A Closer Look at a Growing List of Needs
Perhaps the best way to look at what you can do with an advanced nursing degree is to consider all those needs resulting from a critical shortage in healthcare professionals. There is a growing list of needs, not least of which is in the area of providers such as physicians and nurse practitioners. Yes, there is also a severe shortage of nurses but, without a sufficient number of doctors to be working under, they would need to be autonomous. So then, one of the primary needs in healthcare to be addressed is the need for providers for a growing list of patients requiring medical care.
Another of the most pressing needs in the medical arena today is the need for well-informed providers who are up on the latest technology and advances in the field of medicine. This particular focus has always been on the forefront of healthcare but, due to the deadly nature of SARS-CoV-19, the need for advanced technology and methodology has become increasingly evident.
A Look to the Future of Medicine
Of course, the current SARS-CoV-19 epidemic can't always be a grave area of concern in healthcare, but it has raised the question of how to fill the gaps the pandemic has left in its wake. As mentioned, there was already a severe shortage of healthcare workers prior to COVID, but that shortage has turned critical. The future of medicine hinges upon filling the void which is growing by the day.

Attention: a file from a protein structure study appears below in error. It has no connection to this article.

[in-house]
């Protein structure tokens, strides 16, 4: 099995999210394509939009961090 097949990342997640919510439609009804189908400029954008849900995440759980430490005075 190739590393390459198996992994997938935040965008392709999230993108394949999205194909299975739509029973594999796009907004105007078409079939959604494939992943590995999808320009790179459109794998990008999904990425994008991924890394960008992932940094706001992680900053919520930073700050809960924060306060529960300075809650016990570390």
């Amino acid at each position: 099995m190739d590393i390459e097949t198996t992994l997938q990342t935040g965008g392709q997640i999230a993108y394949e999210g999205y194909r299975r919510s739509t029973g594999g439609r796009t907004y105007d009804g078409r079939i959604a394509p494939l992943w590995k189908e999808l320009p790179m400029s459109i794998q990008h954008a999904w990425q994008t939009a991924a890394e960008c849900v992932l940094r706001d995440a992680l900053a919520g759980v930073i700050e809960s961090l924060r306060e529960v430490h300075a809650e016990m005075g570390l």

Other career options opened with an advanced degree in nursing would be:
- Nursing Instructor
- Nursing in a Specialty Field
- Hospital Administration
- Public Health Administration
- Health Policy
Most of these career options are self-explanatory but the inclusion of a health policy nurse may leave you wondering just where this career path would take you. Actually, health policy nurses work within non-profits, healthcare institutions and government on all levels. This would include local, county, state and federal levels governments and in a much-needed advisory position.
If You Think You Can - You Can!
So then, what can you do with an advanced nursing degree? It depends on what you think you might want to do with your career going forward. Do you want to teach nursing students what you have gained experientially while introducing the latest in healthcare practice and technology? Perhaps you want to pursue an advanced degree in an area of specialization you are particularly interested in.
The point is, don't be reluctant to shoot for the stars when pursuing advanced nursing degrees. Yes, a lot has changed but recognizing those changes is the first step in giving you a solid foundation in advancing your career in whatever direction you intend to travel. With the availability of online graduate programs and a need for nurses, you can be assured of job security while you study for a graduate degree. Remember, it may take a lot of hard work but, if you think you can, you can!